Aggression in the workplace has become a common problem that can result in physical and psychological damage and poison the office or factory environment if it goes unchecked.
So concludes a new book co-edited by Wright State University psychology professor Nathan Bowling.
“Research and Theory on Workplace Aggression,” edited by Bowling and M. Sandy Hershcovis, associate professor at the University of Calgary’s Haskayne School of Business, provides a review of the literature. Each chapter examines a different topic and is authored by experts in the field.
The chapters assess workplace aggression and analyze its consequences, victim and family impact, and third-party reactions as well as workplace ostracism, cross-cultural differences and the prevention of aggression.
Bowling said workplace aggression is a fairly new research area in the field of industrial organizational psychology, but has been a well-received topic in recent years.
Workplace aggression is defined as severe interpersonal mistreatment on the job in which there is clear intent to harm the victim. It can include such things as being bullied or yelled at, being the victim of rudeness, having your work excessively monitored, being given an unmanageable workload or having your efforts undermined.
“Aggression can motivate people in the short term, but the long-term drawbacks are so great that it is not an effective strategy,” Bowling said.
He said being exposed to workplace aggression can result in physical symptoms such as headaches, stomachaches and susceptibility to infections. It can also produce psychological symptoms such as depression and anxiety.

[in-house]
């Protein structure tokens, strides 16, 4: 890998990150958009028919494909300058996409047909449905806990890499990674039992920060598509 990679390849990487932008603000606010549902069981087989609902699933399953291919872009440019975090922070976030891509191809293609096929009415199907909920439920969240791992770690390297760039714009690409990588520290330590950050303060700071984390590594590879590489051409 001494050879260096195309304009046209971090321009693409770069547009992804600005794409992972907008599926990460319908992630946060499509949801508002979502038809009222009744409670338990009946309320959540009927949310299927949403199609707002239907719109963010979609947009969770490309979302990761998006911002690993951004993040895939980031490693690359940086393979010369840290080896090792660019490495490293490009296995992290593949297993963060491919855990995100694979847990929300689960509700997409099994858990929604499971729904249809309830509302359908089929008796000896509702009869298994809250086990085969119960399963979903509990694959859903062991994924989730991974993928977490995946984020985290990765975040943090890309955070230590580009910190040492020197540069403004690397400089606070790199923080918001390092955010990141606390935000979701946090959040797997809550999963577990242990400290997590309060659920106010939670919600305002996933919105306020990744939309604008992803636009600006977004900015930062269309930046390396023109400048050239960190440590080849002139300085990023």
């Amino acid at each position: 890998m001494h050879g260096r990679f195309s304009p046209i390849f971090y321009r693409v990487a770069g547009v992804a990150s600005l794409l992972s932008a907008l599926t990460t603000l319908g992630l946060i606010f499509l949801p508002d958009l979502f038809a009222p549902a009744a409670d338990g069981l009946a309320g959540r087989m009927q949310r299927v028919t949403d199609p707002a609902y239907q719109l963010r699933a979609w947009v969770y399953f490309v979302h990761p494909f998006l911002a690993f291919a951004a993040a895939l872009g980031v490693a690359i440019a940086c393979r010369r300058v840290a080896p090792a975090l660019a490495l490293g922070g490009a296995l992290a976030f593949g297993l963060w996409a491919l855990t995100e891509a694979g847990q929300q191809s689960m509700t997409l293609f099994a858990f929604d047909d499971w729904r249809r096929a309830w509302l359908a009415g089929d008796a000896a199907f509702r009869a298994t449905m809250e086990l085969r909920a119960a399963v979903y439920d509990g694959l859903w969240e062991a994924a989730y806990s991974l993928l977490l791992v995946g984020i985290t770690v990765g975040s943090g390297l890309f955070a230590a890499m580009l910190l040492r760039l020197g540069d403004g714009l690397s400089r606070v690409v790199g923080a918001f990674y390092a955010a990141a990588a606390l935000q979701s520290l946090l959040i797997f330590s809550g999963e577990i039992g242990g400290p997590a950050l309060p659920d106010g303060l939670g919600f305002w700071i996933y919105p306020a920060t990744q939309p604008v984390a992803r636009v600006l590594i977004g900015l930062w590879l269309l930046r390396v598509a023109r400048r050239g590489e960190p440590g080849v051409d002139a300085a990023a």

An extreme example of workplace aggression is having someone hit you or threaten to hit you, Bowling said.
“But what is more common is people being exposed to verbal aggression or psychological aggression. Things like being called a name,” he said. “And being ignored is also a form of aggression.”
Bowling said certain personality types are more likely to engage in aggressive behavior — people who are emotionally unstable, those who don’t care about hurting others’ feelings and people who are not conscientious and ignore rules.
He said workplace aggression is common in certain settings. For example, hospitals can breed aggression because anxious patients and their families can put so much pressure on the staff.
“We find that people who have been exposed to aggressive behavior cannot perform as well on their jobs,” Bowling said. “There is also evidence that people who are targets of aggression will tend not to do the extra helpful things that a lot of other employees do. And it’s no surprise that people who are exposed to aggression tend to not like their jobs as much.”
Bowling also said targets of aggression have an increased likelihood of becoming aggressive themselves, contributing to a hostile work culture.
“More can be done to actively prevent aggressive workplaces and promote cultures of respect and civility,” the book states. “Although one might argue that incivility’s low intensity is not problematic, if an organization condones such behavior or does not actively condemn such behavior, it might indicate to employees that other, more extreme forms of aggression are acceptable.”
Bowling said employers can minimize workplace aggression by having clear written, enforced policies about what behaviors are not acceptable.
“With this book, we believe that we have taken valuable steps to further the science of workplace aggression and provided useful avenues to improve the treatment of employees,” the book concludes.